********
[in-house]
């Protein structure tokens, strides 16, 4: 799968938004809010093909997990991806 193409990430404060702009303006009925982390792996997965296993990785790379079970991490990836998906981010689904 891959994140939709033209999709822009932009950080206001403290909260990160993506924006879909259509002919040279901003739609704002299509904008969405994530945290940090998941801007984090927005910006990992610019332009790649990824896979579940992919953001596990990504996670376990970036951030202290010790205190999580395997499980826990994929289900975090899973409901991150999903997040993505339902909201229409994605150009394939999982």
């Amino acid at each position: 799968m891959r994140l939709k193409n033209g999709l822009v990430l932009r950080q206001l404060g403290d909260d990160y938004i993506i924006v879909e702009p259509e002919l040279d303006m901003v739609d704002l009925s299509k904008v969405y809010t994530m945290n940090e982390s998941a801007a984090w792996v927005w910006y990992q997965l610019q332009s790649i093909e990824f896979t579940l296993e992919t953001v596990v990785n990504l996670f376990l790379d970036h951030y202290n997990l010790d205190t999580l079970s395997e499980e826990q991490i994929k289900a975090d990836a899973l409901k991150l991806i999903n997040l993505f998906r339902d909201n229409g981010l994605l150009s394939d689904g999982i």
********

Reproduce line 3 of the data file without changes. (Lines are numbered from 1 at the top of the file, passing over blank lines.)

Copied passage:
């Amino acid at each position: 799968m891959r994140l939709k193409n033209g999709l822009v990430l932009r950080q206001l404060g403290d909260d990160y938004i993506i924006v879909e702009p259509e002919l040279d303006m901003v739609d704002l009925s299509k904008v969405y809010t994530m945290n940090e982390s998941a801007a984090w792996v927005w910006y990992q997965l610019q332009s790649i093909e990824f896979t579940l296993e992919t953001v596990v990785n990504l996670f376990l790379d970036h951030y202290n997990l010790d205190t999580l079970s395997e499980e826990q991490i994929k289900a975090d990836a899973l409901k991150l991806i999903n997040l993505f998906r339902d909201n229409g981010l994605l150009s394939d689904g999982i």